As this period still forms a remarkable part of the memories and emotions of people (excepting the youngest generations), analyses of its political, social, gender, and other aspects are only now in progress,32 and an unbiased evaluation will probably require some more time.33 In this part of my text (which tends more towards an essay than the previous parts), I admit to be much more influenced in my interpretations by my own experience. My location and positionality stems from a personal history (her-story) of a daughter of a dissident family. To be honest, I can’t really remove myself from that standpoint; so let my interpretation here represent just one of the voices.


       The fifth phase began after 1989, when the Communist regime collapsed. Once re-established, democracy enabled diverse discussion, which opened a new space for feminism, too. But what is democracy, or what should it be? After answering a resounding “no” to state socialism – a difference in opinions emerged, and because free speech had been suppressed for several decades, many people mistook democracy and freedom for “no limits”, improper expression was included in this. Feminist discourse, on the other hand, has supported political correctness, which, after only just throwing off totalitarianism, was not a popular idea at all. Apart from that, feminists did not refute their perceived positioning on the left of the political spectrum, which was extremely unpopular. Not long ago, for many people being socially conservative meant being democratic, simply because it went against the regime. And last but not least, feminism did not resist from presenting itself as an ideology. Since “ideology” had been linked with a specific doctrine, many people reduced the notion to believe that any ideology was a sign of something oppressive.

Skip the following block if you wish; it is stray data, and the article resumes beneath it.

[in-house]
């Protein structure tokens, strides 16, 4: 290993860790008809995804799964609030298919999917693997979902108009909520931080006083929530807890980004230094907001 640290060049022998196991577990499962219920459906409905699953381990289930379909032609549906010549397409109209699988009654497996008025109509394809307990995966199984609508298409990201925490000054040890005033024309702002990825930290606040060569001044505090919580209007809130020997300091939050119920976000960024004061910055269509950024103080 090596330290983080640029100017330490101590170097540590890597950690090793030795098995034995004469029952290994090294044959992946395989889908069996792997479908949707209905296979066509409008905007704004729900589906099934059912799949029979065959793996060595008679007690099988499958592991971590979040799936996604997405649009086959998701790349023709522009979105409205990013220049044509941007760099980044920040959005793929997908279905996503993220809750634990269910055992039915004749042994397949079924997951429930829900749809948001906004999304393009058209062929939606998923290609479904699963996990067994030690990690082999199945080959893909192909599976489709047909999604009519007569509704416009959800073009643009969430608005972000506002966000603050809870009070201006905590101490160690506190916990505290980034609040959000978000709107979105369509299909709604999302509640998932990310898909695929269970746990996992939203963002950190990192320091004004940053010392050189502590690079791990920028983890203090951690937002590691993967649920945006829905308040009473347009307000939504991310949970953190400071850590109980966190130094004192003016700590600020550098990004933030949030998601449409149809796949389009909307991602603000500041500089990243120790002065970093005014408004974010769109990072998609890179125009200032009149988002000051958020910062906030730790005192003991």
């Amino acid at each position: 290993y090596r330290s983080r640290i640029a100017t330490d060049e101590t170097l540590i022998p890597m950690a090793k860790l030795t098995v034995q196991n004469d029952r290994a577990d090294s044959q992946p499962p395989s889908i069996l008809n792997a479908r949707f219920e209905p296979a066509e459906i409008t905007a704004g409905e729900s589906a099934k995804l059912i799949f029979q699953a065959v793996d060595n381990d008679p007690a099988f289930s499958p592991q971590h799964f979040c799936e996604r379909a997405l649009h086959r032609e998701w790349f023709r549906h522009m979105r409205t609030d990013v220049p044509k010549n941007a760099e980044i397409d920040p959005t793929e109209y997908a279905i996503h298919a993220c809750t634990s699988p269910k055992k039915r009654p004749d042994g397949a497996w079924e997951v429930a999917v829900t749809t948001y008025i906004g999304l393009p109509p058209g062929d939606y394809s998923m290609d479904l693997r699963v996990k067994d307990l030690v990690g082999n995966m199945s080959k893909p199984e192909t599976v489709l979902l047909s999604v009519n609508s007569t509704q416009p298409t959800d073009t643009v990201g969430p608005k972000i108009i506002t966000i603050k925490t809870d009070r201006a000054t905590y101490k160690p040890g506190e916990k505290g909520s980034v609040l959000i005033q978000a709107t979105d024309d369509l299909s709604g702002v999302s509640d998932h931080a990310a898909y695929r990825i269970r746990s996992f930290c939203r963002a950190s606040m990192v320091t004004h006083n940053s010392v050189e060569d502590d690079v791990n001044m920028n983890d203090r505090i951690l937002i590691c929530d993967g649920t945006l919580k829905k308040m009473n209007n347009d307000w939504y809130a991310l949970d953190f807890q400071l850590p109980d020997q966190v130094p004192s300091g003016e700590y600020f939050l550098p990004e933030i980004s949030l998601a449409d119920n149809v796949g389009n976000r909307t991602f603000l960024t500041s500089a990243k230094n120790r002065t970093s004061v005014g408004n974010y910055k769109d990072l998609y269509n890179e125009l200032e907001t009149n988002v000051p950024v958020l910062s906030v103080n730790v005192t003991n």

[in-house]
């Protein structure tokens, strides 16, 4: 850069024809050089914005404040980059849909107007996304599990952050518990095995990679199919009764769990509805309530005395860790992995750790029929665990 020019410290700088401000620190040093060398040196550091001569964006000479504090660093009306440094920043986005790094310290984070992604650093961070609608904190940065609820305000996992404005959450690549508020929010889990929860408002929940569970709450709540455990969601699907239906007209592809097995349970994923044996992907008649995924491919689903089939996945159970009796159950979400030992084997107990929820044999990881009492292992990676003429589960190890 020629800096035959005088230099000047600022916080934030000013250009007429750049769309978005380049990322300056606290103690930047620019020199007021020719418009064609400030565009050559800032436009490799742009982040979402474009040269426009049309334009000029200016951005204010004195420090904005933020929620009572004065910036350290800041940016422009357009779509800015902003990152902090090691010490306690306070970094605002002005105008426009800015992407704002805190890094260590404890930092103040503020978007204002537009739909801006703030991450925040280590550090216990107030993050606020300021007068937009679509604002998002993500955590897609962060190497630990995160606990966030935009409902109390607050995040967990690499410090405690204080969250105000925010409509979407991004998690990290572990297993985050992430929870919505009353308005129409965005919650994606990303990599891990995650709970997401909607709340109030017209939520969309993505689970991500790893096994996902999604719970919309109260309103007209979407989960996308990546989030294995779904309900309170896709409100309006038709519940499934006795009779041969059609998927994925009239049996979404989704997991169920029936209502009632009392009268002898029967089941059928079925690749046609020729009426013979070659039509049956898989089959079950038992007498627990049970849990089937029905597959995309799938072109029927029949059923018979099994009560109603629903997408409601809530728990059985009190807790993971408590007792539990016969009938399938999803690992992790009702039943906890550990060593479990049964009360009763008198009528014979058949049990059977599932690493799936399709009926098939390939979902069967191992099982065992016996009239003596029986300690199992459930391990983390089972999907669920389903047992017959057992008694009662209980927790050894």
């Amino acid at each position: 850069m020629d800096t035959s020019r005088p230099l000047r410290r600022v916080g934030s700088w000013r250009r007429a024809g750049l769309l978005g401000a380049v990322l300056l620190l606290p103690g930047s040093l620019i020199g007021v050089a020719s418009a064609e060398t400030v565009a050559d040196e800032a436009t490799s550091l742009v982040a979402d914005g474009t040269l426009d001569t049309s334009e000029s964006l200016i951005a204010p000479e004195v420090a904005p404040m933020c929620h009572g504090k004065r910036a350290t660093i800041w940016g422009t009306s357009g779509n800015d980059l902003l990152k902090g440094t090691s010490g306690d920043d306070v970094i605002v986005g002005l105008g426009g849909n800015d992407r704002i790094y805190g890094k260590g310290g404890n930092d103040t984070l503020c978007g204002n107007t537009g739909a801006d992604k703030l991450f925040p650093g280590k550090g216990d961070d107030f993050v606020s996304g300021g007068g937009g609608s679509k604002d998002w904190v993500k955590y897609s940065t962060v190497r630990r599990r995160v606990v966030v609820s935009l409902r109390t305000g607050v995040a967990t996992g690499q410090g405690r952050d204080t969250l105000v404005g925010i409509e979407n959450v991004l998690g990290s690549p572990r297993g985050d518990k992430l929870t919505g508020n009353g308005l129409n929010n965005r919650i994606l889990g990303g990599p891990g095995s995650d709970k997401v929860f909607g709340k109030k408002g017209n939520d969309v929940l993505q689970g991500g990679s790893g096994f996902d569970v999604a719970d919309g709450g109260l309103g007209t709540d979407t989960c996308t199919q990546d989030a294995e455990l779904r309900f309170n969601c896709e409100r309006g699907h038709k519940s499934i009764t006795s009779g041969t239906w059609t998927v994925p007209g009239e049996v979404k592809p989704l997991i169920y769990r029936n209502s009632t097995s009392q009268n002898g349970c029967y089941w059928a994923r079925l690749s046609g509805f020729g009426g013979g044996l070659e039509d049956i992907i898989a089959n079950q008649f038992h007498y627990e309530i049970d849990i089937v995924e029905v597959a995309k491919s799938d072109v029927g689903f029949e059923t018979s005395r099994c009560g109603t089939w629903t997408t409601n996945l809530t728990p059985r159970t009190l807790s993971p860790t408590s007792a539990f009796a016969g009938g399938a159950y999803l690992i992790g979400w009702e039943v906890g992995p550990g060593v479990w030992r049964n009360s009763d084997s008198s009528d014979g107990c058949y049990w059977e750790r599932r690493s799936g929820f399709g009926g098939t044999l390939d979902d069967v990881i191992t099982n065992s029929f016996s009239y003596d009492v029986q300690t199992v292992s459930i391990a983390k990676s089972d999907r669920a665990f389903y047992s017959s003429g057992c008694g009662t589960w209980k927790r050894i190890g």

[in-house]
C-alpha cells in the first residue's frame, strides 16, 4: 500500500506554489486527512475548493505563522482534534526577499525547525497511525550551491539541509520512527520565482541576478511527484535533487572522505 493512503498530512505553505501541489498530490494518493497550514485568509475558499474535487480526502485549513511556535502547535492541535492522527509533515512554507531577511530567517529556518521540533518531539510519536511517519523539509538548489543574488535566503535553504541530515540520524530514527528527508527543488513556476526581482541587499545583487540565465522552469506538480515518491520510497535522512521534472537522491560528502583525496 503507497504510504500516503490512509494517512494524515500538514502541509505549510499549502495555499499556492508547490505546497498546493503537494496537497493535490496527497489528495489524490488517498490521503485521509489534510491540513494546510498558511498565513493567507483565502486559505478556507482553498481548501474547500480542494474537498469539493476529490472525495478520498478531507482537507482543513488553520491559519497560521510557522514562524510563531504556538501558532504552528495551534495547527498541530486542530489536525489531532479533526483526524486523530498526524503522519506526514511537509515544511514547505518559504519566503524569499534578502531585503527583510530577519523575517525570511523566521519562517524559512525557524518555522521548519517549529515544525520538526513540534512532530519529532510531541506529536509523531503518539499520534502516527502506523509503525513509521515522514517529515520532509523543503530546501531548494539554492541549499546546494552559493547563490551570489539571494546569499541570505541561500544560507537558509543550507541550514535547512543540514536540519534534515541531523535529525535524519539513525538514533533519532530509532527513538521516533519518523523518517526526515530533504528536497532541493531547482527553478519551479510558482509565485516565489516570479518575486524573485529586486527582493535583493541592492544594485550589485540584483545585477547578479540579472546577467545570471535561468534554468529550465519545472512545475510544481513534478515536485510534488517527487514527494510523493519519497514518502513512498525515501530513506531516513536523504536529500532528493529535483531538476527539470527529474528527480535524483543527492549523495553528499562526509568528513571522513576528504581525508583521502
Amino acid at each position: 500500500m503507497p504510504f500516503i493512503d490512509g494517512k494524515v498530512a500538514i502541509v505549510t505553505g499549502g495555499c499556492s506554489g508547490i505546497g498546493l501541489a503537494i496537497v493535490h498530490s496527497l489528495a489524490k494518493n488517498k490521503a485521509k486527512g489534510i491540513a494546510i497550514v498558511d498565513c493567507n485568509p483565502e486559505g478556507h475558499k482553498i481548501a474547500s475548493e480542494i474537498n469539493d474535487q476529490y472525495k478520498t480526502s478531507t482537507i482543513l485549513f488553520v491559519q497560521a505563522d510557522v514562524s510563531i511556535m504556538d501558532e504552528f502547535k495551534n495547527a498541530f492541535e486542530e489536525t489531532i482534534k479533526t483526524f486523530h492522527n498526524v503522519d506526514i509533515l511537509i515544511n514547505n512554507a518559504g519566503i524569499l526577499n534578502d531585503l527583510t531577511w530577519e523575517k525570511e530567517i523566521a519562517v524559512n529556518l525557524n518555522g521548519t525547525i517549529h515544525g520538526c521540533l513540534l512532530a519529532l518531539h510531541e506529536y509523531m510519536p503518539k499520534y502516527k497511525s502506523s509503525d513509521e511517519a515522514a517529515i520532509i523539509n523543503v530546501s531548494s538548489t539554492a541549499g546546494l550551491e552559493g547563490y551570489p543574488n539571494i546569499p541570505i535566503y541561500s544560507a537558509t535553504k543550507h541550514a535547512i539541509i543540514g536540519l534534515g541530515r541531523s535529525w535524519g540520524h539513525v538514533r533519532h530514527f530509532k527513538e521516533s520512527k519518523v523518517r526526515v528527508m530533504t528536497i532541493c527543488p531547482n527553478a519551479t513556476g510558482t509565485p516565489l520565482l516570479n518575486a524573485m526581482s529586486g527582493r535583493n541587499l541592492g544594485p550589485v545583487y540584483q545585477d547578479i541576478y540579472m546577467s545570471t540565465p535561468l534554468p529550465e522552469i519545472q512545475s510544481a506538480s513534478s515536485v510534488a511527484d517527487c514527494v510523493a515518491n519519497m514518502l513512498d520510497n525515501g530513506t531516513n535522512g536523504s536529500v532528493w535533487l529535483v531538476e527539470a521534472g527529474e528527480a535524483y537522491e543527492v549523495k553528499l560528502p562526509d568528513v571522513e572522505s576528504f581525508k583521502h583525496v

So the 1990s were generally marked by a reluctance, or even a resistance, to feminist arguments. Another reason for such views may be explained as poor knowledge or ignorance of what feminism represents. For many Czechs, 34 knowledge of feminism was limited to the radical branches of the 1960s in the United States or to the strikes of suffragettes from the beginning of the 20th century. For these Czechs, “feminist” was a dirty word, a indicative of an extravagant dislike of men. A third group of negative reactions to feminism may be interpreted psychologically. The formerly suppressed were now free; many people (especially males) were inebriated with the chance to disobey orders, even perhaps to become powerful themselves, enjoying privileges which had been reserved for the Communist oligarchy. On the other hand feminists wanted them to accept new limits on non-discriminatory expression and behaviour toward minorities. But also, many women were reluctant to accept the feminist label, since for them it meant “radicals”, and they continued to fulfil the role of guards of the patriarchy, finding a safe space in the position of “proper”, traditionally feminine, woman.